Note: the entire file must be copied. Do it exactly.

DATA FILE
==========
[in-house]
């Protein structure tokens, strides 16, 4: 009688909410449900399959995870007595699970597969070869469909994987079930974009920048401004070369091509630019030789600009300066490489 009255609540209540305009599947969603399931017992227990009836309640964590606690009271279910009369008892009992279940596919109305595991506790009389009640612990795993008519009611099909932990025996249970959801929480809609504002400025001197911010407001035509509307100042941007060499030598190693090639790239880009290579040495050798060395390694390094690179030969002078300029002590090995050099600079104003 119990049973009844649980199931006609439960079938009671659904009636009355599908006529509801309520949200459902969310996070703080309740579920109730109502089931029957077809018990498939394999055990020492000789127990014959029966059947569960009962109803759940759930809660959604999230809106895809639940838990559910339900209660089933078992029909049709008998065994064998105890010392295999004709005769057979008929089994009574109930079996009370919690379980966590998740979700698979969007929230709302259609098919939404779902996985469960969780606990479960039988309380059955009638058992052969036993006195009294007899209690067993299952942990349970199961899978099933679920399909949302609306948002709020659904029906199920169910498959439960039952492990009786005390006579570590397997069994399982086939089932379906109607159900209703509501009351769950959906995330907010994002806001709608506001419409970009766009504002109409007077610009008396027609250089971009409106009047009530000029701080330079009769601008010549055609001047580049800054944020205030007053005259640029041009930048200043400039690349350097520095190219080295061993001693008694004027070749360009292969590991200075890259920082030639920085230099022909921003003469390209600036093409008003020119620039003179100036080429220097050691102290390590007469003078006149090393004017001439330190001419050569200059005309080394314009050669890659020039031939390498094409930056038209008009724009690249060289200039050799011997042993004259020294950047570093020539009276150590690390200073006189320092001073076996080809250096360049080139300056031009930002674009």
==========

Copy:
[in-house]
């Protein structure tokens, strides 16, 4: 009688909410449900399959995870007595699970597969070869469909994987079930974009920048401004070369091509630019030789600009300066490489 009255609540209540305009599947969603399931017992227990009836309640964590606690009271279910009369008892009992279940596919109305595991506790009389009640612990795993008519009611099909932990025996249970959801929480809609504002400025001197911010407001035509509307100042941007060499030598190693090639790239880009290579040495050798060395390694390094690179030969002078300029002590090995050099600079104003 119990049973009844649980199931006609439960079938009671659904009636009355599908006529509801309520949200459902969310996070703080309740579920109730109502089931029957077809018990498939394999055990020492000789127990014959029966059947569960009962109803759940759930809660959604999230809106895809639940838990559910339900209660089933078992029909049709008998065994064998105890010392295999004709005769057979008929089994009574109930079996009370919690379980966590998740979700698979969007929230709302259609098919939404779902996985469960969780606990479960039988309380059955009638058992052969036993006195009294007899209690067993299952942990349970199961899978099933679920399909949302609306948002709020659904029906199920169910498959439960039952492990009786005390006579570590397997069994399982086939089932379906109607159900209703509501009351769950959906995330907010994002806001709608506001419409970009766009504002109409007077610009008396027609250089971009409106009047009530000029701080330079009769601008010549055609001047580049800054944020205030007053005259640029041009930048200043400039690349350097520095190219080295061993001693008694004027070749360009292969590991200075890259920082030639920085230099022909921003003469390209600036093409008003020119620039003179100036080429220097050691102290390590007469003078006149090393004017001439330190001419050569200059005309080394314009050669890659020039031939390498094409930056038209008009724009690249060289200039050799011997042993004259020294950047570093020539009276150590690390200073006189320092001073076996080809250096360049080139300056031009930002674009």